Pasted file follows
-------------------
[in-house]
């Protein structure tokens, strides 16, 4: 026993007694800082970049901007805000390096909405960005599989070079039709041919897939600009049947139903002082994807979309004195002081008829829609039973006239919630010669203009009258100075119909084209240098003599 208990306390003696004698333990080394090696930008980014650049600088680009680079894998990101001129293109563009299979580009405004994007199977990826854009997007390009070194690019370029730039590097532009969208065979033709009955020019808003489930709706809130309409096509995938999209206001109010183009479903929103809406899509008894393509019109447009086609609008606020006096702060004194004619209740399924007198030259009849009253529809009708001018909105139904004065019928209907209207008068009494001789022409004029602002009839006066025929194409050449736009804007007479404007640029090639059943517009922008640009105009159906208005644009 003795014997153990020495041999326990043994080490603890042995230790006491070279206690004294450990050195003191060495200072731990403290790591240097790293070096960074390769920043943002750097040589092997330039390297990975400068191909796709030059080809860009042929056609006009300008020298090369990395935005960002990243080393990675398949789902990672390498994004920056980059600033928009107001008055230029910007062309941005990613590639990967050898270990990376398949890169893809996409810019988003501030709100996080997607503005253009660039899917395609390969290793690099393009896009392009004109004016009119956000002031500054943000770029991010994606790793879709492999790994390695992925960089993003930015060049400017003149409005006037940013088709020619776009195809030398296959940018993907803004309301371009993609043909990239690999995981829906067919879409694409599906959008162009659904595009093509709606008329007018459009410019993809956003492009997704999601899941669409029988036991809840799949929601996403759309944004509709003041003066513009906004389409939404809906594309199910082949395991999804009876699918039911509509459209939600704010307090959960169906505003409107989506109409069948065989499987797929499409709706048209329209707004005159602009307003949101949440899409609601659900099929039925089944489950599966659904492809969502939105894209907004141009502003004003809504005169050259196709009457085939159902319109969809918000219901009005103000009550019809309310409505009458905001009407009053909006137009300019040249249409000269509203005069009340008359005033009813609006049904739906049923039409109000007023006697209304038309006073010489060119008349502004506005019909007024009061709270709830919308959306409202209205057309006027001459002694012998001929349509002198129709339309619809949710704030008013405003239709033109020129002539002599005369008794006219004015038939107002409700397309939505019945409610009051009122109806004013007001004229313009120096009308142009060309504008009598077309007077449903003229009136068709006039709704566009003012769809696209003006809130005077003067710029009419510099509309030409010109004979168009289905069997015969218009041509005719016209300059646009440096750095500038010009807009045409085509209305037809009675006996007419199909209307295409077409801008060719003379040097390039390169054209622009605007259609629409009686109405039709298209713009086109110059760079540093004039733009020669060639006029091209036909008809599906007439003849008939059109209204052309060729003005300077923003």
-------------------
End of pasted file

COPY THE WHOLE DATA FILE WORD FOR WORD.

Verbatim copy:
[in-house]
């Protein structure tokens, strides 16, 4: 026993007694800082970049901007805000390096909405960005599989070079039709041919897939600009049947139903002082994807979309004195002081008829829609039973006239919630010669203009009258100075119909084209240098003599 208990306390003696004698333990080394090696930008980014650049600088680009680079894998990101001129293109563009299979580009405004994007199977990826854009997007390009070194690019370029730039590097532009969208065979033709009955020019808003489930709706809130309409096509995938999209206001109010183009479903929103809406899509008894393509019109447009086609609008606020006096702060004194004619209740399924007198030259009849009253529809009708001018909105139904004065019928209907209207008068009494001789022409004029602002009839006066025929194409050449736009804007007479404007640029090639059943517009922008640009105009159906208005644009 003795014997153990020495041999326990043994080490603890042995230790006491070279206690004294450990050195003191060495200072731990403290790591240097790293070096960074390769920043943002750097040589092997330039390297990975400068191909796709030059080809860009042929056609006009300008020298090369990395935005960002990243080393990675398949789902990672390498994004920056980059600033928009107001008055230029910007062309941005990613590639990967050898270990990376398949890169893809996409810019988003501030709100996080997607503005253009660039899917395609390969290793690099393009896009392009004109004016009119956000002031500054943000770029991010994606790793879709492999790994390695992925960089993003930015060049400017003149409005006037940013088709020619776009195809030398296959940018993907803004309301371009993609043909990239690999995981829906067919879409694409599906959008162009659904595009093509709606008329007018459009410019993809956003492009997704999601899941669409029988036991809840799949929601996403759309944004509709003041003066513009906004389409939404809906594309199910082949395991999804009876699918039911509509459209939600704010307090959960169906505003409107989506109409069948065989499987797929499409709706048209329209707004005159602009307003949101949440899409609601659900099929039925089944489950599966659904492809969502939105894209907004141009502003004003809504005169050259196709009457085939159902319109969809918000219901009005103000009550019809309310409505009458905001009407009053909006137009300019040249249409000269509203005069009340008359005033009813609006049904739906049923039409109000007023006697209304038309006073010489060119008349502004506005019909007024009061709270709830919308959306409202209205057309006027001459002694012998001929349509002198129709339309619809949710704030008013405003239709033109020129002539002599005369008794006219004015038939107002409700397309939505019945409610009051009122109806004013007001004229313009120096009308142009060309504008009598077309007077449903003229009136068709006039709704566009003012769809696209003006809130005077003067710029009419510099509309030409010109004979168009289905069997015969218009041509005719016209300059646009440096750095500038010009807009045409085509209305037809009675006996007419199909209307295409077409801008060719003379040097390039390169054209622009605007259609629409009686109405039709298209713009086109110059760079540093004039733009020669060639006029091209036909008809599906007439003849008939059109209204052309060729003005300077923003």